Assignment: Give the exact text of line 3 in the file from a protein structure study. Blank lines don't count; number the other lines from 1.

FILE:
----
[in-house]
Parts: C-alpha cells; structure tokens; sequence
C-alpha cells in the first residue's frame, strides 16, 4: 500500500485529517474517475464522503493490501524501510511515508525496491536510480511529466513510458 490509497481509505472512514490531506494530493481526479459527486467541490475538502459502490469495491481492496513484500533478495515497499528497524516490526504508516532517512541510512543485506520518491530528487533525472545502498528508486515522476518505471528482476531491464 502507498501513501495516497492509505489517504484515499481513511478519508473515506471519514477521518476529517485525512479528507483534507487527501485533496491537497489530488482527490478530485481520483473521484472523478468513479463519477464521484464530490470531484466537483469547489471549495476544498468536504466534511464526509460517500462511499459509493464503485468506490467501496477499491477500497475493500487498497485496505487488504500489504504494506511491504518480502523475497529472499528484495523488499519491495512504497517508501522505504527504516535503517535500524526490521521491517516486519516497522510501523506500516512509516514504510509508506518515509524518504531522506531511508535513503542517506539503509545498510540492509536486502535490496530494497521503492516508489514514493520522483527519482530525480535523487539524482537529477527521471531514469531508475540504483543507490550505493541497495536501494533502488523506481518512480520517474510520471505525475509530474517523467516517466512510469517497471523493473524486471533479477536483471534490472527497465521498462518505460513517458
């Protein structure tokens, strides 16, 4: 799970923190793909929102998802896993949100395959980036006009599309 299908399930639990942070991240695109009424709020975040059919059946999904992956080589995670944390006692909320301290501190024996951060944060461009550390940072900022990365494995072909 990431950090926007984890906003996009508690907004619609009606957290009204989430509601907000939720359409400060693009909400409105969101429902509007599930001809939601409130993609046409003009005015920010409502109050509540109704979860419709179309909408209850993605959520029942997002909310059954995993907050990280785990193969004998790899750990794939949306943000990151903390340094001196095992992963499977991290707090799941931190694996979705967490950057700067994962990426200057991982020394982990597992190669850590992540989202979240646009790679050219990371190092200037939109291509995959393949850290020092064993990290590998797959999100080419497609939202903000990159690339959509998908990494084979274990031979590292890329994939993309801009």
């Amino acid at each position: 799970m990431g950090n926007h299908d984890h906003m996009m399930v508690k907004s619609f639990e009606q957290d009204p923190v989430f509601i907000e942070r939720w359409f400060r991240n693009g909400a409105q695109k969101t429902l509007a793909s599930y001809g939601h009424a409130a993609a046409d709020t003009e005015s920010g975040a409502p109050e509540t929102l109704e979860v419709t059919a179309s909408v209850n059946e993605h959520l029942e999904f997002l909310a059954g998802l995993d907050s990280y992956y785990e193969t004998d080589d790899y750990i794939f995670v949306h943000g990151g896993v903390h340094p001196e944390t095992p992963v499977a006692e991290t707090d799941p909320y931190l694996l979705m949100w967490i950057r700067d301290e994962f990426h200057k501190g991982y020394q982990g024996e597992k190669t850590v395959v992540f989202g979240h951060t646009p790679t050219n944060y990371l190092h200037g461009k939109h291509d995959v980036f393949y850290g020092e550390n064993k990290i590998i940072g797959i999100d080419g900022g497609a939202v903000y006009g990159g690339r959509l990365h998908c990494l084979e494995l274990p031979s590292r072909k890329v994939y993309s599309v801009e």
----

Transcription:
C-alpha cells in the first residue's frame, strides 16, 4: 500500500485529517474517475464522503493490501524501510511515508525496491536510480511529466513510458 490509497481509505472512514490531506494530493481526479459527486467541490475538502459502490469495491481492496513484500533478495515497499528497524516490526504508516532517512541510512543485506520518491530528487533525472545502498528508486515522476518505471528482476531491464 502507498501513501495516497492509505489517504484515499481513511478519508473515506471519514477521518476529517485525512479528507483534507487527501485533496491537497489530488482527490478530485481520483473521484472523478468513479463519477464521484464530490470531484466537483469547489471549495476544498468536504466534511464526509460517500462511499459509493464503485468506490467501496477499491477500497475493500487498497485496505487488504500489504504494506511491504518480502523475497529472499528484495523488499519491495512504497517508501522505504527504516535503517535500524526490521521491517516486519516497522510501523506500516512509516514504510509508506518515509524518504531522506531511508535513503542517506539503509545498510540492509536486502535490496530494497521503492516508489514514493520522483527519482530525480535523487539524482537529477527521471531514469531508475540504483543507490550505493541497495536501494533502488523506481518512480520517474510520471505525475509530474517523467516517466512510469517497471523493473524486471533479477536483471534490472527497465521498462518505460513517458